Stina Leicht, Of Blood and Honey. I am not even a little bit sure of what I think of this book. I waffle a lot on various parts of it. I should mention up-front that there is sexual violence, and there is addictive hard drug use, so if those things are going to bother you on a particular day, that day is not the day to read this book. I guess the thing it's doing that makes me not entirely enthusiastic is that the hero is very, very pure and innocent to begin with, and that feels to me like the narrative snuffing out the last of the possible political ambiguity, and also seems implausible to me with the roughness of the circumstances surrounding him in Northern Ireland in the 1970s. (This may be due to a problem I have in perceptions: when other people are saying, "He's only sixteen!", I'm often looking at them like they're nuts and going, "Oh, come on, he's already sixteen!") On the other hand, those political circumstances are depicted in some detail, and while that can be harrowing, it's also fascinating. The thing I really like best, though, is that some of the people in this book have a theory about things related to magic, and that theory is wrong. Hurrah! I love it when people get to be wrong about magic. Human beings have been wrong about everything else, to the point where having every theory about magic turn out to be the right one is beyond magic and into "we are talking about some other sentient species, yes? because the squishy pink-and-or-brown monkeys are just not that good at this theorizing thing."

Terry Pratchett, Snuff. This is a one of those. Specifically: it's a Pratchett book where people discover that some other people actually count as people. He's done that a lot, he does it well, and here he's doing it again. We all know that this is going to be one of the later Pratchetts--one of the last ones we ever get--and I wish I could say it's a masterpiece. It's not. It's a very readable middling Pratchett novel. Which is fine, but if you're looking to start reading his work, don't start here.

Megan Whalen Turner, A Conspiracy of Kings. This is the most recent one in the series that started with The Thief, and as with all of them, her main mode of operation is the careful doling out to the reader fractions of the information possessed by the characters. Which is fine; at this point in the series, anyone who is likely to get frustrated by that shouldn't be reading any longer anyway. But some of my friends at 4th St. this summer seemed to be blown away by this one as somehow heaps and gobs better than the previous ones, and I didn't really think so; nor did I find it worse.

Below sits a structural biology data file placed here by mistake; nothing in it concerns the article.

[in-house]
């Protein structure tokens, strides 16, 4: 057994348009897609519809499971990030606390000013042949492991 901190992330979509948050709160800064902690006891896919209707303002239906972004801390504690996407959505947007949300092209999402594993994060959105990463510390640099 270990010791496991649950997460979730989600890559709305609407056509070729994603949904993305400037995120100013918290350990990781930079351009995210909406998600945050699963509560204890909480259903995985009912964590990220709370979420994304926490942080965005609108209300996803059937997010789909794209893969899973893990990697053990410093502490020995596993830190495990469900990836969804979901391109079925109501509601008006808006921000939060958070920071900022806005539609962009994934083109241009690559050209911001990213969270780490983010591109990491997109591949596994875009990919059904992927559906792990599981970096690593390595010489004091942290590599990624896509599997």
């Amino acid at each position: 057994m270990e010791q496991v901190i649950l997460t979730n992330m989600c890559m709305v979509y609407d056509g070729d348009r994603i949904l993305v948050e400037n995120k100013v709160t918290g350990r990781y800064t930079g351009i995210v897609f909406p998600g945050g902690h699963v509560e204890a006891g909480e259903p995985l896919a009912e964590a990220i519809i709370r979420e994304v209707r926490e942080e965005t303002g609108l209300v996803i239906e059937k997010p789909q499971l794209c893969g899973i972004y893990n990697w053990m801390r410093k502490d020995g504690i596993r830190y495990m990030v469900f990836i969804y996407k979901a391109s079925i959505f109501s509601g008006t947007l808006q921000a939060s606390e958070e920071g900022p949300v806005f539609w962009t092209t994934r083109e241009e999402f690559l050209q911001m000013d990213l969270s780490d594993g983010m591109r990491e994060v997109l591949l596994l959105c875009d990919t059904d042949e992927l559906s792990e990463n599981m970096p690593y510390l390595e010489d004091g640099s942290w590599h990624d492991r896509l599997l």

Jill Paton Walsh, Knowledge of Angels. This is an historical novel about...um...atheist theology, sort of? It's set on a Mediterranean island, and one of its heroes is from a city no one there has heard of, and he is an atheist, and the medieval powers that be do not know what to do with him, although unfortunately they eventually come up with some pretty standard ideas. Also there is a girl raised by wolves and transferred to the care of nuns. It's a more interesting book than it could easily have been, and I am inclined to forgive Paton Walsh a bit for not being Dorothy Sayers.

Booker T. Washington, Up from Slavery. Kindle. Even being off nonfiction, this was a fast read for a particular project (not my own), and I think it's a good thing for people to have as an historical reference point. He writes briskly, his experiences are interesting, and he's a major American historical figure. Also it's available for free online. Hard to come up with reasons not to read it, after all that.

Jane Yolen and Robert J. Harris, Girl in a Cage. Historical children's novel about Robert the Bruce's daughter Marjorie, mother of the Stuart line of kings. She and Edward Longshanks did not have a very pleasant time together. This book introduced me to Isabella MacDuff, Countess of Buchan, and that pleased me, because she was awesome. Go awesome historical figures I didn't know about before. (Marjorie was pretty cool too.) And of course Jane's prose is always a relief after stacks of discarded library books.